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  1. #11
    Thrive Lurker
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    I am wondering if being left handed makes a difference with what stylus would work well. I noticed in reviews that on a stylus you have to hold it more vertical than say regular writing with a pen. Being left handed is a pain when writing anyway cause you have to 'push forward' on a pen as opposed to dragging it along. Any left handers out there with advice? Thanks,

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  3. #12
    Thrive Conveyor
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    Quote Originally Posted by gator View Post
    I am wondering if being left handed makes a difference with what stylus would work well. I noticed in reviews that on a stylus you have to hold it more vertical than say regular writing with a pen. Being left handed is a pain when writing anyway cause you have to 'push forward' on a pen as opposed to dragging it along. Any left handers out there with advice? Thanks,
    Gator,

    left-hander here. I use the Alum-pen with my Thrive, and it works perfectly fine. It isn't a problem for me, 'pushing' the stylus rather than pulling it, but the biggest problem is the palm on the screen. I haven't tried a handwriting app in a few weeks, but the last time I did, those with the palm protection (really more of a heel protection), worked better for righthanders than us lefties.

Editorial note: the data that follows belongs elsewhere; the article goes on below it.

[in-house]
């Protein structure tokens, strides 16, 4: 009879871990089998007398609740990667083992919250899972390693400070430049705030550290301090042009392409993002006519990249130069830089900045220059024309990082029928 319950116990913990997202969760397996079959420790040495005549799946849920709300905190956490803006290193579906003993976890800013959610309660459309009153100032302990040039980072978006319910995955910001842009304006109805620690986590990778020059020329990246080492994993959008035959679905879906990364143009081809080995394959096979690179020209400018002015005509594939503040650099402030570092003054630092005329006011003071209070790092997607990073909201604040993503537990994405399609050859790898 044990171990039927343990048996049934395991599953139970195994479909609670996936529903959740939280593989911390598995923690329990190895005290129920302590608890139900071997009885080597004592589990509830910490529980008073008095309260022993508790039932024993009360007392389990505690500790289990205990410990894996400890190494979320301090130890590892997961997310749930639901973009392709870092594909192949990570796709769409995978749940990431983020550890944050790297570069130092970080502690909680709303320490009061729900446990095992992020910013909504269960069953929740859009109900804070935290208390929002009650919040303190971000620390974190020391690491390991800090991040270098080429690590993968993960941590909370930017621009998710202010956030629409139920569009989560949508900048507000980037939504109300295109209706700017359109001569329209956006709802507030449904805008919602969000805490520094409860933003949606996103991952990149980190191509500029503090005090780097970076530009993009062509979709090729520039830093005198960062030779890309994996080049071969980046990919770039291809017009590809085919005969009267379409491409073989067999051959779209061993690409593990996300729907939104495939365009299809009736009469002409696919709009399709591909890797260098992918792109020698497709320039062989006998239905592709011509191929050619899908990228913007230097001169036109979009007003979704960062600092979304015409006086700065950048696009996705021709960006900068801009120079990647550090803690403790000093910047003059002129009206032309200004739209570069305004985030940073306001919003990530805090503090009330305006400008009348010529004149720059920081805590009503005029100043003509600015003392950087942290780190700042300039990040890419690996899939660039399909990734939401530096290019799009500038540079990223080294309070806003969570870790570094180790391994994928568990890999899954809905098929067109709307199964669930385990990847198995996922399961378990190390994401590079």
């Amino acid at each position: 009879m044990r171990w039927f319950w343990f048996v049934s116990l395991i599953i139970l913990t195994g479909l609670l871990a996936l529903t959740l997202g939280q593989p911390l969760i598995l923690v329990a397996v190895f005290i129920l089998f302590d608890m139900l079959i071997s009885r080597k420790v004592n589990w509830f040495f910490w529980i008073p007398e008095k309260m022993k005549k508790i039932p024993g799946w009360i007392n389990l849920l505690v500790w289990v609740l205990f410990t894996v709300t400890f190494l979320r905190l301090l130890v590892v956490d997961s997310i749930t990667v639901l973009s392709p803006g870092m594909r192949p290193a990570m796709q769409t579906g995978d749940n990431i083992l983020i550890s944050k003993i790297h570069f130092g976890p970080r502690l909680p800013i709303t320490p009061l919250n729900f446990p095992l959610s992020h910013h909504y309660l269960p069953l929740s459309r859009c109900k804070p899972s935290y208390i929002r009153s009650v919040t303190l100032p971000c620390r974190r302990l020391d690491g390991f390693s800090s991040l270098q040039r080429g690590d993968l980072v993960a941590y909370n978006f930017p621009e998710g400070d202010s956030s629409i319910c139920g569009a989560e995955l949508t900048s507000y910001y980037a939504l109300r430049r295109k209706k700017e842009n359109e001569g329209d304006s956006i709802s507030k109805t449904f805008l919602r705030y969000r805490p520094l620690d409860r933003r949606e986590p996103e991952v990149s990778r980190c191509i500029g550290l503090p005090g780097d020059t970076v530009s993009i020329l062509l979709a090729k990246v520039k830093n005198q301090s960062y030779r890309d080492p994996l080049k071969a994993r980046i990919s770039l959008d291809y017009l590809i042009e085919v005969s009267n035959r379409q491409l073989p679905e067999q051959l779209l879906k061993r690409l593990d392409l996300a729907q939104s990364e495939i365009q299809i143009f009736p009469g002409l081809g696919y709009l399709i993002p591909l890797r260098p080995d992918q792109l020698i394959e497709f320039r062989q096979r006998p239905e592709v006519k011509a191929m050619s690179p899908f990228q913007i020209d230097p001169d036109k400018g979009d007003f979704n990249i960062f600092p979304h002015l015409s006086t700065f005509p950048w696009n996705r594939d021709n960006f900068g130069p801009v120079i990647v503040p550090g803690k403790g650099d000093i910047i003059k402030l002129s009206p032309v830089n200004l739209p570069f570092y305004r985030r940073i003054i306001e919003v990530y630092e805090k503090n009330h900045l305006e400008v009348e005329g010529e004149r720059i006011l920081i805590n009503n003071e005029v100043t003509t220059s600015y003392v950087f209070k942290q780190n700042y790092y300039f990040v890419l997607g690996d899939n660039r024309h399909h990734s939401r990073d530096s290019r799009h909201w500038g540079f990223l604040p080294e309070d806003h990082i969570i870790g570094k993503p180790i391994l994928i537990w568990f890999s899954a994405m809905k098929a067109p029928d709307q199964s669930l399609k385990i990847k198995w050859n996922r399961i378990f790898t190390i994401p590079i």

4. #13
    Thrive Pursuant
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    My finger

    I have a stylus straight from Toshiba and it does work well. However I find with a little practice my finger is quicker and more accurate especially if the app you use allows for pen thickness. I have developed my own style of short hand that enables me to rewrite my notes as needed.
    John

  5. #14
    Thrive Lurker
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    I could simply try the finger technique but realisticly writing lefty is a pain no matter what you use. I dont' think I could use a short hand as I can barely read my own writing long hand. For work what I like to do is take a photo and then write notes over top of it in the appropriate spots and do some sketches.

  6. #15
    Thrive Lurker
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    A Capacitive stylus is a special type of stylus that works on capacitive touchscreens primarily designed for fingers, as on iPhone and most Android devices. They are different from standard styli designed for resistive touchscreens.

    According to a report by ABI Research, styli are especially needed in China for handwriting recognition because of the nature of its writing system.


 
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